Walk­ing the talk

Di­eti­tian Aoife Hearne says if you adopt a mind­ful eat­ing ap­proach from the start, the odds are your child will adopt a long-term healthy at­ti­tude to food

Irish Examiner - Feelgood - - Parenting -

WITH all this talk of mind­ful eat­ing and one fam­ily one meal, I re­ally had to walk the walk this week — and it was tough. I had a movie night planned with a friend last Fri­day night. In hind­sight, 8pm was prob­a­bly un­re­al­is­tic to be any­where but I went with it, such was the de­sire to get some time away.

Of course, it was the one night that Miss Zoë de­cided she was hav­ing none of this bed­time lark. I was down­stairs pep­per­ing at the door with the other two as Alan shushed and rocked and did ev­ery­thing to help her off into a slum­ber. And then Dy­lan started… “I’m hun­gry”.

I replied in my calm voice at first, ended in my hys­ter­i­cal voice “You’re not get­ting any­thing Dy­lan, you didn’t eat your lunch or your din­ner; you’re go­ing to have to wait un­til the morn­ing”.

Need­less to say, tantrums and tears en­sued and I ran out the door that night 30 min­utes late and ended up cry­ing my eyes out at A Star is Born. Why did no­body tell me it had a sad end­ing?

As a very young di­eti­tian, I thought I had all the an­swers when it came to weight loss. I re­ally be­lieved that if I gave peo­ple a list of what to eat / when / how much that it would be sim­ple.

It turns out weight loss is far more com­pli­cated than that and made even more com­pli­cated by the con­stant me­dia re­ports about obe­sity and in par­tic­u­lar for par­ents, child­hood obe­sity.

It’s fair to say our cul­ture is ob­sessed with weight. There are so many mixed mes­sages out there when it comes to healthy eat­ing that it would seem we are im­pos­ing our ‘diet’ men­tal­ity on our chil­dren and likely caus­ing more harm than good. To counter that, I would like to give you some prac­ti­cal tips on what you, as a par­ent/carer can put in place for your fam­ily.

Ac­cord­ing to 2005 re­search in the jour­nal Pae­di­atrics, heav­ier ba­bies and tod­dlers have a 75% chance of be­ing nor­mal weight as they grow. In ad­di­tion, there is re­search to sug­gest that two ma­jor causes of over­weight chil­dren are: mis­in­ter­pret­ing a child’s nor­mal size and la­belling it over­weight, im­pos­ing food re­stric­tion.

Keep­ing these fac­tors in mind, it’s im­por­tant not to jump to as­sump­tions too quickly re­gard­ing weight in our young chil­dren and to seek pro­fes­sional help early on.

Your baby/young child’s weight and height is mea­sured and plot­ted on a growth chart in the first year of life.

The goal of this is for these mea­sure­ments to plot con­sis­tency along a par­tic­u­lar per­centile. When these mea­sure­ments ei­ther cross up­wards/ down­wards across other per­centiles, it would sug­gest there may be an is­sue.

This is why I be­lieve reg­u­lar health checks as chil­dren get older to in­clude height/weight is im­por­tant to help par­ents iden­tify sooner if weight is an is­sue. But rest as­sured if you adopt a mind­ful eat­ing ap­proach from the start rather than a re­stric­tive eat­ing ap­proach, the odds are on your side for your child to grow in a way that is right for them.

No­body wants their child to be over­weight, and for good rea­son. But many par­ents are feed­ing chil­dren with the in­ten­tion of pre­vent­ing obe­sity. In­stead, I pro­pose we feed them to nour­ish their body and al­low their body to grow as na­ture in­tended. We need to un­der­stand that all chil­dren/adults come in dif­fer­ent shapes and sizes and as par­ents we need to ac­cept that.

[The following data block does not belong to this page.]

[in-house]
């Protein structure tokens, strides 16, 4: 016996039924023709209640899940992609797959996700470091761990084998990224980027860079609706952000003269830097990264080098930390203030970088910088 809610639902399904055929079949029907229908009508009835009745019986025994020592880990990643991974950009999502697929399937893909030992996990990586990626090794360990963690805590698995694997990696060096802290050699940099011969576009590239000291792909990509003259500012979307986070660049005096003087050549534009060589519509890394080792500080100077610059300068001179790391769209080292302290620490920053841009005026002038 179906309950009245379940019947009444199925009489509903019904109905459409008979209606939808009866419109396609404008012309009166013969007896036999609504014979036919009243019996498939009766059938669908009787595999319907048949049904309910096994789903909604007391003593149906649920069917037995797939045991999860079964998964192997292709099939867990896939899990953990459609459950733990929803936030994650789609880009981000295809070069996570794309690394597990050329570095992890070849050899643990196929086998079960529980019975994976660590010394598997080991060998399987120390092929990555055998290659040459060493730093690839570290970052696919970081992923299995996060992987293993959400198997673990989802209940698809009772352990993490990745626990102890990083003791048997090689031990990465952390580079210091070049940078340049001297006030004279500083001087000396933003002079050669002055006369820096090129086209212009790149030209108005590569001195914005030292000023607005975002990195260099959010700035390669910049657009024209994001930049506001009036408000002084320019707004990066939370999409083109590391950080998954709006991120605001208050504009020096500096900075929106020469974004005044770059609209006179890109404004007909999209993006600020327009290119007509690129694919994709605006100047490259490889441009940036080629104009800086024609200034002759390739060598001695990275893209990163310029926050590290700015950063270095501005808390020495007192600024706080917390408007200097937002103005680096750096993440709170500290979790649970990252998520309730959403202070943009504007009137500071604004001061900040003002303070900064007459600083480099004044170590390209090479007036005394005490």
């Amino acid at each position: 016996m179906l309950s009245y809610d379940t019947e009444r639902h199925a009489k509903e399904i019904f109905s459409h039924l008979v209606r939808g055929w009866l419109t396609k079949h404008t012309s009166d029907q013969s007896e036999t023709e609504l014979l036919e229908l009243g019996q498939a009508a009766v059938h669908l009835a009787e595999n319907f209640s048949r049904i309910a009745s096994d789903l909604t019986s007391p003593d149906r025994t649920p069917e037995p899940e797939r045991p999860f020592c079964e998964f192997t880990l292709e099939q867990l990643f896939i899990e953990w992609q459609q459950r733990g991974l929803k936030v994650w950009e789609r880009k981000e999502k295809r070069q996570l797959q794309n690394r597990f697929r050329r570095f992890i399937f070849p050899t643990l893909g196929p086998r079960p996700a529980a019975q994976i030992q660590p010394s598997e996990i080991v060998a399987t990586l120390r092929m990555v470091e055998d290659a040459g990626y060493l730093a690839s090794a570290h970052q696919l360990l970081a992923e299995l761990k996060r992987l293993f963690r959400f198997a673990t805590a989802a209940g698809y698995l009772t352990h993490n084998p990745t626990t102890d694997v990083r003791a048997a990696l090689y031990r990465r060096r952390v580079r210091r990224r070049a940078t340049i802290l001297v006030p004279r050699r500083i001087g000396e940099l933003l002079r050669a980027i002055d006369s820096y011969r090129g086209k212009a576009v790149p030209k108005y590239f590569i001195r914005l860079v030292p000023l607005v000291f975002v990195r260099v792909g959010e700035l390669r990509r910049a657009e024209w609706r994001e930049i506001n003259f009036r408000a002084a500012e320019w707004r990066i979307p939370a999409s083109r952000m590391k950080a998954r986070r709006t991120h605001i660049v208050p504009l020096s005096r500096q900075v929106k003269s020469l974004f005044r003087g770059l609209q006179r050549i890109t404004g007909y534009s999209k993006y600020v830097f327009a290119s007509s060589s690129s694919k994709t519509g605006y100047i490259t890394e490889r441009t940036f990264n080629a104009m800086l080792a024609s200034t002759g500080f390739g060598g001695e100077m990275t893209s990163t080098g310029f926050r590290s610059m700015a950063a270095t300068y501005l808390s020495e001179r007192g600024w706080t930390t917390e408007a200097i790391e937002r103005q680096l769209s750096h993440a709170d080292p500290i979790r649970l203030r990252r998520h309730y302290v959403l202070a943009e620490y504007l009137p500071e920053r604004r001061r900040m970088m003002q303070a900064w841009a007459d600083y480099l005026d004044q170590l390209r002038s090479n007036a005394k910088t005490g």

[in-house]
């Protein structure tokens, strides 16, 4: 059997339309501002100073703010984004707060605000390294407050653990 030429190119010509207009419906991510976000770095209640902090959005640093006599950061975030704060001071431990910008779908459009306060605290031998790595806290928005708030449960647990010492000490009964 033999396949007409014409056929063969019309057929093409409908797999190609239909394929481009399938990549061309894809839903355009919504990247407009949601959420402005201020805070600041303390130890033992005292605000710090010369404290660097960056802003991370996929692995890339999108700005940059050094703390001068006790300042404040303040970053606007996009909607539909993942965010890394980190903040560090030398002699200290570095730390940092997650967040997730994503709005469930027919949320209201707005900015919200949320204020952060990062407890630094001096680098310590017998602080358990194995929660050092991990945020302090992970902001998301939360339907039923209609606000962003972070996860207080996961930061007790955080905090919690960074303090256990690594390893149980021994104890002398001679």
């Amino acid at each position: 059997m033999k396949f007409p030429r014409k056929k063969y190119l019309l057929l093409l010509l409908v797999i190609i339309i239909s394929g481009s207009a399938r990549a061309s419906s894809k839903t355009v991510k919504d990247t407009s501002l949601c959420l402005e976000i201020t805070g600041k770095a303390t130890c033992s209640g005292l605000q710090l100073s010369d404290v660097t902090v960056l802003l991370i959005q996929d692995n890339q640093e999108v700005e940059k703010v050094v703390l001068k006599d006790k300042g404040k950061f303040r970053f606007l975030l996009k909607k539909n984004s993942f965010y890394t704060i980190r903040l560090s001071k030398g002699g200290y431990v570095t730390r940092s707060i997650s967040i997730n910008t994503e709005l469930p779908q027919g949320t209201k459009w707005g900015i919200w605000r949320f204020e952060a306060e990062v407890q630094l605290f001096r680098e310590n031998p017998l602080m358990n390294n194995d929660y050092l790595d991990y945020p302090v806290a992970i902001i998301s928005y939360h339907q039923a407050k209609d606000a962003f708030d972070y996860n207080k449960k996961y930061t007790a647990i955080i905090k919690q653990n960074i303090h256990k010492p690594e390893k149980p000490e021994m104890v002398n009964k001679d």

So when it comes to nur­tur­ing healthy chil­dren and al­low­ing them to fol­low their nat­u­ral growth curves, the best ap­proach is fol­low­ing pae­di­atric di­eti­tian El­lyn Sat­ter’s Di­vi­sion of Re­spon­si­bil­ity dis­cussed in pre­vi­ous columns. Sat­ter be­lieves the what/ when/where of eat­ing is up to the par­ent/care­giver and how much to eat if at all is up to the chil­dren.

But what if your child is over­weight? The nat­u­ral in­stinct is to im­pose a re­stric­tive type of eat­ing reg­i­men to help them lose weight. Re­mem­ber, you can’t pre­dict a child’s size and shape un­til they are fully grown. And keep in mind that ac­cord­ing to Sat­ter, if you try to force a cer­tain out­come by re­strict­ing food in­take or forc­ing ac­tiv­ity, you will likely cre­ate the very prob­lem you are try­ing to avoid.

For your older child, I would re­ally en­cour­age you to talk to your child. Of­ten they will give you an ‘in’ by men­tion­ing they are not happy with how they look.

Many par­ents will avoid talk­ing about it out of fear of hurt­ing their child’s feel­ings, but in my ex­pe­ri­ence, it turns into the ele­phant in the room and the child be­lieves it’s some­thing to be ashamed of.

You can start the con­ver­sa­tion by ask­ing them how they feel about their body/weight. Your next step is re­ally im­por­tant. Re­sist the urge to im­pose ‘diet’ men­tal­ity or re­strict­ing food as the so­lu­tion. In­stead, your GP should be your first port of call to rule out any med­i­cal is­sues. Af­ter that, it would be wise to make an ap­point­ment with a reg­is­tered di­eti­tian .

Now comes the dif­fi­cult bit. Em­brace and com­mit to help­ing to cre­ate a mind­ful eater. A child who can recog­nise their full sig­nal and who en­joys the food (treats in­cluded) they eat. And of course, this ap­proach needs to be adopted by the whole fam­ily, not just one mem­ber.

This takes a lot of hard work, it won’t hap­pen overnight. But just like ev­ery­thing when it comes to par­ent­ing per­sis­tence is the key to suc­cess.

Pic­ture: iS­tock

SWEET TREAT: Im­pos­ing our diet men­tal­ity on chil­dren is likely to cause more harm than good.

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